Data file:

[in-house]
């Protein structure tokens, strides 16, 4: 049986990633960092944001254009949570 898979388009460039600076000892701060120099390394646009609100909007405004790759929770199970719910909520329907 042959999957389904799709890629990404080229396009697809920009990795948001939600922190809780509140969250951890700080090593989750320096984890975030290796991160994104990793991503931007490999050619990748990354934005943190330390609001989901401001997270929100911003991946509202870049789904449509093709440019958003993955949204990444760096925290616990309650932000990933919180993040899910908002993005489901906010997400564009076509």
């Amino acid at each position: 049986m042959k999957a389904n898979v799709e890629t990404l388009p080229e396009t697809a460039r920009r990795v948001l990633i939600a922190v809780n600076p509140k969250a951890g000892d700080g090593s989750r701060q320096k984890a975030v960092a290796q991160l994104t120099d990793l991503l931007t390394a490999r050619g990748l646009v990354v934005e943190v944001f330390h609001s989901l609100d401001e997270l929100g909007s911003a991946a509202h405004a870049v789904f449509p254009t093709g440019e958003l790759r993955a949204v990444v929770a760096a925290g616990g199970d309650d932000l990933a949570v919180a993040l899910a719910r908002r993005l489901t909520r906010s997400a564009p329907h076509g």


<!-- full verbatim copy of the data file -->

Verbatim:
[in-house]
């Protein structure tokens, strides 16, 4: 049986990633960092944001254009949570 898979388009460039600076000892701060120099390394646009609100909007405004790759929770199970719910909520329907 042959999957389904799709890629990404080229396009697809920009990795948001939600922190809780509140969250951890700080090593989750320096984890975030290796991160994104990793991503931007490999050619990748990354934005943190330390609001989901401001997270929100911003991946509202870049789904449509093709440019958003993955949204990444760096925290616990309650932000990933919180993040899910908002993005489901906010997400564009076509």
């Amino acid at each position: 049986m042959k999957a389904n898979v799709e890629t990404l388009p080229e396009t697809a460039r920009r990795v948001l990633i939600a922190v809780n600076p509140k969250a951890g000892d700080g090593s989750r701060q320096k984890a975030v960092a290796q991160l994104t120099d990793l991503l931007t390394a490999r050619g990748l646009v990354v934005e943190v944001f330390h609001s989901l609100d401001e997270l929100g909007s911003a991946a509202h405004a870049v789904f449509p254009t093709g440019e958003l790759r993955a949204v990444v929770a760096a925290g616990g199970d309650d932000l990933a949570v919180a993040l899910a719910r908002r993005l489901t909520r906010s997400a564009p329907h076509g």